Obama lands in Afghanistan for surprise Memorial Day visit

Updated at 2:45 p.m.

President Obama made a surprise trip to Bagram Air Field in Afghanistan Sunday, thanking troops for their service on the Memorial Day holiday and promising to bring the nearly 13-year war there to a close at the end of the year.

In a late-night speech to soldiers at the air base, the president said he represented the 300 million Americans who wanted to say thank you to the troops as well.

"I'm here to say thank you and I'm here to say how proud I am of you. And I'm here to say how proud I am of your families because in some ways in ways large and small their sacrificing just like you are," he said.

Declaring a "pivotal moment" in the war that has lasted more than a decade, Mr. Obama said the U.S. combat mission will come to "a responsible end" at the end of 2014, but that he is still seeking a bilateral security agreement that will allow the U.S. to maintain a limited military presence in the country beyond the end of the year. Afghan President Hamid Karzai has refused to sign such an agreement, even though helped negotiate it, although the candidates running to succeed him in office are likely to do so.

While Mr. Obama did not announce how he plans to handle the post-2014 transition in Afghanistan during his remarks, he told reporters after a briefing with military officials that he expects to announce his decision "shortly."

"I thought it was important for me to check in directly with folks face to face before those decisions were finally made," he said.

Speaking to soldiers at the air field, the president said he hoped to sign a bilateral security agreement to "preserve all the gains that you have helped win." He said he wants to ensure that Afghanistan will never again be used to launch an attack on the U.S., as it was in September 2001.

Briefing reporters en route to Afghanistan, Deputy National Security Adviser Ben Rhodes told reporters the administration is examining a "range of options" for a post-2014 troop presence.

"I think the important principles there are...continued training of the Afghan National Security Forces and supporting their counterterrorism operations," he said.

The president credited the U.S. troops at Bagram with the country's progress in recent years as Afghan forces have taken the lead on security and communities have been able to rebuild. Although Afghanistan is "still a very dangerous place," the president said, girls have returned to school and there have been dramatic improvements in life expectancy, literacy and other benchmarks. U.S. troops have allowed the Afghan people to "have hope for their future," he said.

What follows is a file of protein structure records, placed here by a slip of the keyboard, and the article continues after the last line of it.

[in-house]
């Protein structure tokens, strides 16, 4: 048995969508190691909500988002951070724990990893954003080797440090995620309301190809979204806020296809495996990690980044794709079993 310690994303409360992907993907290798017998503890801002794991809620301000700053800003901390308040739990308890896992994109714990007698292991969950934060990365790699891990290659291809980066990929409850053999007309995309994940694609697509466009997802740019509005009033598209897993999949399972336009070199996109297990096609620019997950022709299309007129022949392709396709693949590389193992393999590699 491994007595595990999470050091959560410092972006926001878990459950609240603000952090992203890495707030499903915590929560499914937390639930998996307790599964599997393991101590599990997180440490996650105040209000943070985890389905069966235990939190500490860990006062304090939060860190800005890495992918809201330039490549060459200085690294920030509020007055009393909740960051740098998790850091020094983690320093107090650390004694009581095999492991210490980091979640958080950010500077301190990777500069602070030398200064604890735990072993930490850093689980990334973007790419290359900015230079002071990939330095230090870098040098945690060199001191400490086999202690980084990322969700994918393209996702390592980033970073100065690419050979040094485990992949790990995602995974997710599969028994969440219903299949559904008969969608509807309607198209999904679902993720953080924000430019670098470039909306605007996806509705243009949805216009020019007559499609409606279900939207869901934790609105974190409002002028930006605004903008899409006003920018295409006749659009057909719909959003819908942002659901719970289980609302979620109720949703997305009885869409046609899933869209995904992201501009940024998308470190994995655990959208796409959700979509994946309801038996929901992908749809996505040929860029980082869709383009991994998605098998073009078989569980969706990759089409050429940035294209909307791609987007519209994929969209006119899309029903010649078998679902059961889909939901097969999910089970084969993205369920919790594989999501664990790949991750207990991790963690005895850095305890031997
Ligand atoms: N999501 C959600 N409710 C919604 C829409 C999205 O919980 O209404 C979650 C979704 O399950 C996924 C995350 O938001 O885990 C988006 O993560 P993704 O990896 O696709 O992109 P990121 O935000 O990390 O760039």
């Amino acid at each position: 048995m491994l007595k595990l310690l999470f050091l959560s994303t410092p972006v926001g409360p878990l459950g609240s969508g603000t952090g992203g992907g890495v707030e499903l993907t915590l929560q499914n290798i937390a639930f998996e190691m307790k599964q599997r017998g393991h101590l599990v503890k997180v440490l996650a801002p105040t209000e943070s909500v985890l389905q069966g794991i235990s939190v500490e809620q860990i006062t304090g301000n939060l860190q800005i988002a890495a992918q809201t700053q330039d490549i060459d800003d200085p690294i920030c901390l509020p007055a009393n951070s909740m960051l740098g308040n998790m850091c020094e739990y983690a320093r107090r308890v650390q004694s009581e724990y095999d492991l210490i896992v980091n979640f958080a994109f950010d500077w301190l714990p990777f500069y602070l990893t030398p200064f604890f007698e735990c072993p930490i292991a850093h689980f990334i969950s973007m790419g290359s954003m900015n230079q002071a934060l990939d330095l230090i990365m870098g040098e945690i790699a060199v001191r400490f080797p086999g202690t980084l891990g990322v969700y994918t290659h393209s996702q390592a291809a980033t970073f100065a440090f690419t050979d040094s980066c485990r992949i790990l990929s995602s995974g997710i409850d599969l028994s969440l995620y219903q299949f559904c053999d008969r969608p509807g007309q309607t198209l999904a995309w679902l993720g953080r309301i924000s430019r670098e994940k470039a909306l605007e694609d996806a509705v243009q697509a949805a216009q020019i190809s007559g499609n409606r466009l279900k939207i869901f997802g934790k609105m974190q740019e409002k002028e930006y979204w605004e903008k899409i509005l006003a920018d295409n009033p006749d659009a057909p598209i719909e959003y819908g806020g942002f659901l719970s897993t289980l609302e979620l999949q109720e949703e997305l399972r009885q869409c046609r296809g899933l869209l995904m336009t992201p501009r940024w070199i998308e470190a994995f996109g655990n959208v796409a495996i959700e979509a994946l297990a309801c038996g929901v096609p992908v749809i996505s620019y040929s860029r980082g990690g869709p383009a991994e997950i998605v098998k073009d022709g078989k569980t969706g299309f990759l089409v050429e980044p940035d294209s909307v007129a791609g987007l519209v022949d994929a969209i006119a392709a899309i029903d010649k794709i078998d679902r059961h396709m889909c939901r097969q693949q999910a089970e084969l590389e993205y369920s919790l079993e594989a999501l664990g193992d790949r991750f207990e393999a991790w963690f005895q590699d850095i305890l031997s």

"Everybody who has served here and all the members of our coalition can be proud because you are completing the mission," the president said. "You've helped prevent attacks and saved American lives back home. Al Qaeda is on its heels in that part of the world and that's because of you."

This is the president's fourth trip to the nation during his presidency. As with previous visits to the country, it was not announced to the press beforehand. Mr. Obama left Washington late Saturday evening and flew through the night. He was only on the ground for a few hours Sunday before returning to the U.S.

In addition to meeting with military commanders and holding the rally, the president visited wounded troops. He was accompanied by country music star Brad Paisley, who gave a performance at the base. Mr. Obama did not travel to the capital, Kabul, or meet with Karzai.

Rhodes said the administration had been trying to plan a trip to thank the troops for some time, and the timing was good. The president did not meet with Karzai or candidates in order to avoid injecting America's presence into the ongoing election.

The president's trip came as he faces criticism at home over allegations of misconduct at Veterans Affairs medical facilities across the country. In his weekly address Saturday, he called on the nation to "keep working to make sure that our country upholds our sacred trust to all who've served."

Although he did not directly address the VA scandal, he reaffirmed U.S. support for both members of the military and their families as service members return home from war.

He will visit Arlington National Cemetery Monday to mark Memorial Day and lay a wreath at the Tomb of the Unknown Soldier, and will also deliver the commencement address at the U.S. Military Academy at West Point this week.

  • Rebecca Kaplan

    Rebecca Kaplan is a political reporter for CBSNews.com.

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